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Using the technology

Baudot distributor and keyboard - Connected Earth artefacts, now at the Amberley Museum

Baudot changed : sense of rhythm required

The Baudot system was potentially fast, using multiplexing and code groups - but the original keyboard was very difficult to use.

There were five 'piano' keys, worked with two fingers of the left hand and three of the right. The keys were pressed down in varying combinations that represented a character in 'Baudot 5-unit code'

Operating this system required a lot of skill - the operator had to keep up a steady unvarying rhythm of about 150 letters per minute.

Eventually the system was replaced by new 5-unit systems.

Picture demonstrating use of a dial

The telephone dial : from a quick request to a slow pulse

In the early days of the telephone there was no need for a dial at all. Picking up the telephone connected you direct to the operator, who then connected you through to the number you asked for.

Later, automatic exchanges used electro-mechanical switching systems. Your telephone needed to send a series of electrical pulses to the exchange to tell it the number you wished to call, and the technical solution was the rotary dial.

When you dial a number and let go, a spring rotates the dial back to its original position. As each number is dialled, the mechanism sends that exact number of electrical signals to the exchange.

The signals sent are often referred to as 'pulses', but they are actually 'breaks'. In other words the dial switches off and on a steady electric current flowing in the line from the exchange. As this happens, the exchange senses the current stopping and starting, and decodes the digit dialled - one 'break' for 1, two 'breaks' for 2, and so on up to ten 'breaks', sent by dialling the digit '0'.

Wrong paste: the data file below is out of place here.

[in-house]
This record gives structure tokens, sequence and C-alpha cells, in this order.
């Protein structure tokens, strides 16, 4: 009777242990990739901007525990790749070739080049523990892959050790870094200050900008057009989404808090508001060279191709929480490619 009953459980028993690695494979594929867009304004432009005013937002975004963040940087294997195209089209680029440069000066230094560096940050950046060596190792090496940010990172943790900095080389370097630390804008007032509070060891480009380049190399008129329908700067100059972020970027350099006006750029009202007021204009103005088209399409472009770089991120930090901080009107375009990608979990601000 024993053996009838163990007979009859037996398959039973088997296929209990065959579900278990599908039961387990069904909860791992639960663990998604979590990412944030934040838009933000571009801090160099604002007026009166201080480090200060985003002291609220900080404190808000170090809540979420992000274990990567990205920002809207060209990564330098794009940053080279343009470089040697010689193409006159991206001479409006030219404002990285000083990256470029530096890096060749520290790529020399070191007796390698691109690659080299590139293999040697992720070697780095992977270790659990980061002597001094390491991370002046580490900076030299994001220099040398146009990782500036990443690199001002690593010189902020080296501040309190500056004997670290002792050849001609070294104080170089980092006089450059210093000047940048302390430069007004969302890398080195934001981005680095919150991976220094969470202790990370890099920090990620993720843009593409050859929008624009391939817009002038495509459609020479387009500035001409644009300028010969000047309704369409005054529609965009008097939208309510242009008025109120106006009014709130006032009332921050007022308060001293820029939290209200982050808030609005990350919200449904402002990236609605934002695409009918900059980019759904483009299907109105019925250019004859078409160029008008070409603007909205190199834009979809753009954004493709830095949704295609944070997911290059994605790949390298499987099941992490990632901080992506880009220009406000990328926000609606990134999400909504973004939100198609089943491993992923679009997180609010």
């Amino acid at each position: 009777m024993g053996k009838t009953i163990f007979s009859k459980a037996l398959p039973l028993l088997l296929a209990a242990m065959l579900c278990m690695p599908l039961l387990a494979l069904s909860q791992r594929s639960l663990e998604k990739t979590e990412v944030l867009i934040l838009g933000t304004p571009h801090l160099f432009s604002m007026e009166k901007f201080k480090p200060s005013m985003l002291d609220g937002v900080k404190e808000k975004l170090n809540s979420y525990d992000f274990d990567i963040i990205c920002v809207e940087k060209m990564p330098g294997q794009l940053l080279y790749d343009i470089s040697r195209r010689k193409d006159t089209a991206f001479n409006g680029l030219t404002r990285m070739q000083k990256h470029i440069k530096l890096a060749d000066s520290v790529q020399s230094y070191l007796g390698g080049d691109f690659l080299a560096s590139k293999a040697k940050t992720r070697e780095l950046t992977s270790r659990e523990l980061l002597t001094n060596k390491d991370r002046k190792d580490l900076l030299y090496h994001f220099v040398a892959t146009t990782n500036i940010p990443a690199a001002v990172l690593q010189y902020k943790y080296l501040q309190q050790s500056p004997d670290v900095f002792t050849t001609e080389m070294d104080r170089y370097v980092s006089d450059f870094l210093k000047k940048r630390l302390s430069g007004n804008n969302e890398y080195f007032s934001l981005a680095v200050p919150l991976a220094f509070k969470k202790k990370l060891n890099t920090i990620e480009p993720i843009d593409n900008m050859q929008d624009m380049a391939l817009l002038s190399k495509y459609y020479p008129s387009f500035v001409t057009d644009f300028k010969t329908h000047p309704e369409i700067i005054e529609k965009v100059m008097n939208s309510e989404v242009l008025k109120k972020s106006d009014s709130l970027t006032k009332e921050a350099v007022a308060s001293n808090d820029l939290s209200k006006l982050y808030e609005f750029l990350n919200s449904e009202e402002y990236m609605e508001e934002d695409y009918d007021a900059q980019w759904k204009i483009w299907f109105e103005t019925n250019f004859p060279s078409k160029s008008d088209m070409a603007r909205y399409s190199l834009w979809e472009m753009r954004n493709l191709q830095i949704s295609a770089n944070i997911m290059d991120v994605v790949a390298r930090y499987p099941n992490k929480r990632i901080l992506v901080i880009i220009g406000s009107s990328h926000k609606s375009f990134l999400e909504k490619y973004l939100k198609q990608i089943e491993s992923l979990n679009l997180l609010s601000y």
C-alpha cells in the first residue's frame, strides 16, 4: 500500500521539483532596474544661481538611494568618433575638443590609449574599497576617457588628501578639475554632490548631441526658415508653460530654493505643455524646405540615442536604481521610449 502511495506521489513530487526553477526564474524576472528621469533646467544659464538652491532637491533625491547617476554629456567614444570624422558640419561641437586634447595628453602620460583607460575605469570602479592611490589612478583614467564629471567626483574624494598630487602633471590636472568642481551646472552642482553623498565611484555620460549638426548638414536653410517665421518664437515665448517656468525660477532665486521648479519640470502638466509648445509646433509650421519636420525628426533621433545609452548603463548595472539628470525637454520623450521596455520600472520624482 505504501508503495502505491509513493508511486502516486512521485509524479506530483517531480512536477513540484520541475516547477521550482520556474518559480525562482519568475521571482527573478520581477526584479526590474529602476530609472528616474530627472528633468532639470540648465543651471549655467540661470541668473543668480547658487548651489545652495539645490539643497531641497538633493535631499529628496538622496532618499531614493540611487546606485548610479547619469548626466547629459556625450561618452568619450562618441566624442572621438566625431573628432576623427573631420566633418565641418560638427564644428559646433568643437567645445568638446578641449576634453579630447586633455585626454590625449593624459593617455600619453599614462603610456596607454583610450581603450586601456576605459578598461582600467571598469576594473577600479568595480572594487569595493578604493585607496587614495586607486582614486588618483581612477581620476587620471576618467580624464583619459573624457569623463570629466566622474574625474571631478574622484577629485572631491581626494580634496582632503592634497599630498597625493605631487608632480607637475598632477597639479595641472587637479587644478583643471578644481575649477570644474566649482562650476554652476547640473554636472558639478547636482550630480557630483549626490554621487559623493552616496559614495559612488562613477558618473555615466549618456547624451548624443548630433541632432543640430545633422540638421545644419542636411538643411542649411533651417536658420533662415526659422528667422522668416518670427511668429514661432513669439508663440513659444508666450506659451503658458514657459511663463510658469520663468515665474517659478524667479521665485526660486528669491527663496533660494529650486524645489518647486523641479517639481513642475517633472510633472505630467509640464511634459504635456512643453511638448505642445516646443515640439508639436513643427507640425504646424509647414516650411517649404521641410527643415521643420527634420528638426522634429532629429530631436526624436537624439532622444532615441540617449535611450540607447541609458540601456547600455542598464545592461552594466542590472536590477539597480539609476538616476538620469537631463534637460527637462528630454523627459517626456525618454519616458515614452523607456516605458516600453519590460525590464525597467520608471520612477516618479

Lettered dial face

Adding letters to the telephone dial : a number to remember

Electromechanical switching systems such as Strowger worked by routing calls step-by-step through a sequence of electrical switches, all the way to the number being called. For what are known as 'own exchange' calls, all this happens with a single telephone exchange, but most calls need connecting through to other exchanges, and many pass through intermediate exchange along the way.

From the late 1920s onwards, Britain's major cities needed seven-digit numbers, consisting of three digits to identify the exchange frequired, ollowed by four digits to identify the individual telephone line on that exchange.

But these long numbers were thought to be too difficult to remember, so the number was 'repackaged' in a mixed form with the exchange digits element as the first three letters of the exchange name. So, for example, the number 1234 on London's 'Arnold' exchange was quoted as ARNold 1234.

This greatly improved user convenience, even though it did mean having to include the letters in the dials.

Lorimer wall telephone - a Connected Earth artefact, now in the Milton Keynes Museum collection

Alternatives to the dial (1914) : it could have looked like this ...

The very first automatic telephone systems made by Almon Strowger used a trio of push buttons to signal numbers being called. This was fine when telephone numbers had only three digits, but the telephone dial was a more convenient way to send longer numbers.